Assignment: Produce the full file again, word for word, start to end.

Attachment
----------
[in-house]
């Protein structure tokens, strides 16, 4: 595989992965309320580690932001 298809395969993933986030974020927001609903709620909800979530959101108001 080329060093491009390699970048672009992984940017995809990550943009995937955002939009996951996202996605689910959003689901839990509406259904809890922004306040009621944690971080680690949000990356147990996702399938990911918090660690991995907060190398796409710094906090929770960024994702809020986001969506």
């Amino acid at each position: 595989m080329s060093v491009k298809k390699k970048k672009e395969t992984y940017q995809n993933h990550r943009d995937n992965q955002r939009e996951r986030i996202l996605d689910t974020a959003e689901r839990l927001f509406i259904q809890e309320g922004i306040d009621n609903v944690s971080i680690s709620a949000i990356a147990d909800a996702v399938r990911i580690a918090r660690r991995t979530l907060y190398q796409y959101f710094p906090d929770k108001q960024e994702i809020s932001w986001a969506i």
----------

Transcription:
[in-house]
């Protein structure tokens, strides 16, 4: 595989992965309320580690932001 298809395969993933986030974020927001609903709620909800979530959101108001 080329060093491009390699970048672009992984940017995809990550943009995937955002939009996951996202996605689910959003689901839990509406259904809890922004306040009621944690971080680690949000990356147990996702399938990911918090660690991995907060190398796409710094906090929770960024994702809020986001969506």
């Amino acid at each position: 595989m080329s060093v491009k298809k390699k970048k672009e395969t992984y940017q995809n993933h990550r943009d995937n992965q955002r939009e996951r986030i996202l996605d689910t974020a959003e689901r839990l927001f509406i259904q809890e309320g922004i306040d009621n609903v944690s971080i680690s709620a949000i990356a147990d909800a996702v399938r990911i580690a918090r660690r991995t979530l907060y190398q796409y959101f710094p906090d929770k108001q960024e994702i809020s932001w986001a969506i």